Thursday 01 December 2011
Many local authorities are considering the alternative models of service delivery that exist as part of their on-going plans to deal with the financial austerity they face over coming years. Issues that should be close to the top of any list when weighing up the pros and cons of each option are governance and accountability.
One fundamental lesson learned by many local authorities over the last decade or two is that the more contractualised a service delivery mechanism is, the less governance control and local democratic accountability you will have over it. This does not necessarily absolve you of blame either should things go wrong. I only need to think back to last winter when local authorities were getting a roasting from the media and public alike for not responding quickly enough in gritting roads – despite the fact in some instances responsibility for the roads had been outsourced for over a decade.
Of course many authorities have been shying away from wholesale outsourcing as a result of the immediacy of cuts and the length of time large-scale procurement exercises take to deliver. Some, however, have looked towards wholly owned arms length companies to give themselves the reassurance that if things go wrong they can still bring the service back in-house. Despite this, representatives of the council who sit on the boards of these organisations are legally bound to act in the interests of the organisation rather than the council. It is therefore of vital importance to get the heads of terms correct when setting up any such company.
With the Localism Act recently passing into law the ‘right to challenge’ may lead to further fragmentation of services through a variety of different approaches including social enterprise, mutuals and co-operatives. In the current financial climate is it really the right time to be handing public funds over to small groups of individuals without any recourse or on-going scrutiny? APSE's recent research surveyed more than 1,600 sources and found a lack of evidence as to the benefits of this model for local service delivery.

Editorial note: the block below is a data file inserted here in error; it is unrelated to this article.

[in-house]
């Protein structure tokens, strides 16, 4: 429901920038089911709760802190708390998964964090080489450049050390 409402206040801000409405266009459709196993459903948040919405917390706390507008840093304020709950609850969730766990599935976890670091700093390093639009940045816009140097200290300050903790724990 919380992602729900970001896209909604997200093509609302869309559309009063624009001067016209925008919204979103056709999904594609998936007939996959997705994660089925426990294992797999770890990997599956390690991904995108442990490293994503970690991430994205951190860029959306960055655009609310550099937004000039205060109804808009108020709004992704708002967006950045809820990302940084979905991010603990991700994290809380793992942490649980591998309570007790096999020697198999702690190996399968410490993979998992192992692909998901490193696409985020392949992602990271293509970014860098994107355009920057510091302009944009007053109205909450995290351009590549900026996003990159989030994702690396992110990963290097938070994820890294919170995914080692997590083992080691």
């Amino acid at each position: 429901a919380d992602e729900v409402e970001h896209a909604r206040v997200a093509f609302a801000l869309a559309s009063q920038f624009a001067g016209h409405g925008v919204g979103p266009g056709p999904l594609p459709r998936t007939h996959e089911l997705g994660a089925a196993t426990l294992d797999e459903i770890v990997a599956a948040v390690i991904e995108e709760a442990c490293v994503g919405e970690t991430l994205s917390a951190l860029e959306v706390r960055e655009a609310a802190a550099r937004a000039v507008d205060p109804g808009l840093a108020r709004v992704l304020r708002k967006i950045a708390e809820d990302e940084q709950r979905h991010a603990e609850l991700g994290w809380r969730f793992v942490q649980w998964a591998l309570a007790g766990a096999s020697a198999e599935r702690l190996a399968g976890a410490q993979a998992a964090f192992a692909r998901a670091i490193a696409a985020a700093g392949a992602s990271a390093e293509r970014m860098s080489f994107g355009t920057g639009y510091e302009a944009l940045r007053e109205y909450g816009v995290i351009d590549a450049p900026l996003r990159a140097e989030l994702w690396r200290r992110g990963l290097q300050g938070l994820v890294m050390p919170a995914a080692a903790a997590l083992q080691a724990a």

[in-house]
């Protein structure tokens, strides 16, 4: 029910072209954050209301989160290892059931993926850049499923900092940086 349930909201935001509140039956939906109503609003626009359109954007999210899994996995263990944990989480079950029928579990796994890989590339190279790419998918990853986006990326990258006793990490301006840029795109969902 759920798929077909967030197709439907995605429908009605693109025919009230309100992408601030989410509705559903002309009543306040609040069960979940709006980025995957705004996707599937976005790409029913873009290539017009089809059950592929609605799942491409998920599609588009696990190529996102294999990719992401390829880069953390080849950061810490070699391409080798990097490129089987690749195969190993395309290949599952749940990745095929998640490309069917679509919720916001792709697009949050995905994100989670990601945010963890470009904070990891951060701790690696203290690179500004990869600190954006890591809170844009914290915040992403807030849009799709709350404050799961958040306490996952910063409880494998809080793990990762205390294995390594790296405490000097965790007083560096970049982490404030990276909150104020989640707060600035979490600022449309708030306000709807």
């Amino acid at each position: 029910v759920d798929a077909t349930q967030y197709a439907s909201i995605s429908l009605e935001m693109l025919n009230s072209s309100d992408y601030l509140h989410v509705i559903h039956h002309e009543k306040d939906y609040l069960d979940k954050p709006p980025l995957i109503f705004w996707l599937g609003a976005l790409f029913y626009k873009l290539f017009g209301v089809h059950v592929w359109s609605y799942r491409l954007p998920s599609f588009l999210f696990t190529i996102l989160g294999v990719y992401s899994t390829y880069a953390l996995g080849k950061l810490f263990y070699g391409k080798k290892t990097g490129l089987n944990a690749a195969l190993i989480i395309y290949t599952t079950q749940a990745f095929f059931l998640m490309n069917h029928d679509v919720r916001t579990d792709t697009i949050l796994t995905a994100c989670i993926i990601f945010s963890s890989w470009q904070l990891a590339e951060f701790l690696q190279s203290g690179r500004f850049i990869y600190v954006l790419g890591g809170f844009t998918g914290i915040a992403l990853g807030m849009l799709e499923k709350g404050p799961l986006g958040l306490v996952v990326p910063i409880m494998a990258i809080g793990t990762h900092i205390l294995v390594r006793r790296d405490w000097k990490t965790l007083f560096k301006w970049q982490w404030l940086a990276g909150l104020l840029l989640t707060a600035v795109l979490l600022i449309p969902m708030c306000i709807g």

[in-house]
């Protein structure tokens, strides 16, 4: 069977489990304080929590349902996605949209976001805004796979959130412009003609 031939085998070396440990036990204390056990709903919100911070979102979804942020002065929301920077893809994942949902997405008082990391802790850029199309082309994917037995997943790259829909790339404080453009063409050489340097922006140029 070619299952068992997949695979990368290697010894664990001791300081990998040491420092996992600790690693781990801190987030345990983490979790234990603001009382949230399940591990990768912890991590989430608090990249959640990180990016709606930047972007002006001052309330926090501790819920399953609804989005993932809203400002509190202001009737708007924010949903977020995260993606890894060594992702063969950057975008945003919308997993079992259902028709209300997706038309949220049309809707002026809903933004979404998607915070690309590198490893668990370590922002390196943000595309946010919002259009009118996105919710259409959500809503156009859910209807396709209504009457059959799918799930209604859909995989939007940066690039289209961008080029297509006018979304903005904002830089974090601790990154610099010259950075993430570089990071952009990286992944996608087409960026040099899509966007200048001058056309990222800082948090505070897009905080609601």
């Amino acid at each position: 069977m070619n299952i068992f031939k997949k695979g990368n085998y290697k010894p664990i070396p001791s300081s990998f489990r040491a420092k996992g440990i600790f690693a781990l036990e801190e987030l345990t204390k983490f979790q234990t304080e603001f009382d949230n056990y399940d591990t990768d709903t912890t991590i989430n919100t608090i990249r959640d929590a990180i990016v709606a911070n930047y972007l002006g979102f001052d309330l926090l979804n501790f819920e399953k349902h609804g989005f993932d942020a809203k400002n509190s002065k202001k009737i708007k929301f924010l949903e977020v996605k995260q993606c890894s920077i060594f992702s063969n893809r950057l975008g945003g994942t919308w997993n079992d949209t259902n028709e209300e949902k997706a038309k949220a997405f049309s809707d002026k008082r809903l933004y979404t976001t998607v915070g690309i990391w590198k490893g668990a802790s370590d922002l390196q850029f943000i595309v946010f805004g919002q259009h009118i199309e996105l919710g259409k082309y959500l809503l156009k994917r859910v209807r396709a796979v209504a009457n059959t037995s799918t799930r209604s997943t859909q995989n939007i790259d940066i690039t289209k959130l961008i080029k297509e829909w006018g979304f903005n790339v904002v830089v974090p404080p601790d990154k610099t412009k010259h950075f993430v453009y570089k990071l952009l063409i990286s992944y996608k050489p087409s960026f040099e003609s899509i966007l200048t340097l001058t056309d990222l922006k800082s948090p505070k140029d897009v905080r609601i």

Looking to the future, it is likely that local government will have a whole variety of arrangements when it comes to service delivery. Will elected members have a significant level of influence and control in this brave new world or will they be reduced to the role of the favourite old uncle at family gatherings who regales everyone with tales of the good old days whilst no one really pays much attention to them.
Tuesday 05 October 2010
Attend the Conservative party conference Sunday and Monday and we hold a fringe with South Warwickshire Conservative Association on ‘getting more bang for the public buck’ through procurement, with Neil McInroy from CLES speaking with APSE’s Mark Bramah.
The conference itself doesn’t appear as stage managed and controlled as new Labour did when they were in government. This means that when you walk around the event you are likely to bump into big beasts like William Hague, George Osborne, Boris Johnson, Theresa May and Liam Fox standing around in corridors talking. However it’s also the first time I have been to a political conference that has Crombie coats, Harvey Nichols and Austin Reeds exhibiting!
The mood also seems a bit more subdued than I would have expected from a political party that has just come into government after 13 years in opposition. Speculating that this could be because party members know how unpopular they will be once the cuts start to impact on public services.
Friday 24 September 2010
Spoke today at the Supply Conference North West on how the public and private sectors can work together better. It was mainly a private sector audience of suppliers to local government.
After putting the economic context facing public services at present I went on to talk about the interdependency of the public and private sectors upon each other in local economies. I have explained our economic footprint research and the £1.64 concept on this blog many times before.
The Prime Ministers 'We are all in this together' video clip raised a laugh especially because of some problems with the technology.
APSE's 'More Bang for the public buck' research raised a lot of interest.
My conclusions were that in the current climate the public sector are going to be even more focused on getting every penny of value they can from procurement processes in order to maximise the value of their spend for the local community. There will be a much greater emphasis on promoting local economies, along with better supplier management and any supplier who really wants to be successful with local authorities will need to demonstrate how they can bring added value to that area.
One brave soul suggested that focusing on local economies like Manchester was wrong and that value was all about cost. He was from a business outsourcing services company from Yorkshire!
Friday 05 March 2010
APSE launched its latest research publication ‘Getting more Bang for the Public Buck, a guide to using procurement to achieve community benefits,’ at the Conservative Councillors Association conference in London today.
The guide looks at how you can maximise the benefit to local economies through the expenditure you make as an authority. Earlier research APSE published on measuring the economic footprint made by a local authority’s spend showed that for every £1 they spent on local services £1.64 circulates in the local economy. This research measured things like employee expenditure, money spent with local sub-contractors and local suppliers.
What ‘Getting more bang for the public buck’ shows is that if a concentrated effort is made to ensure the maximum amount possible of this expenditure is made with local companies then this figure can rise to £2 and beyond.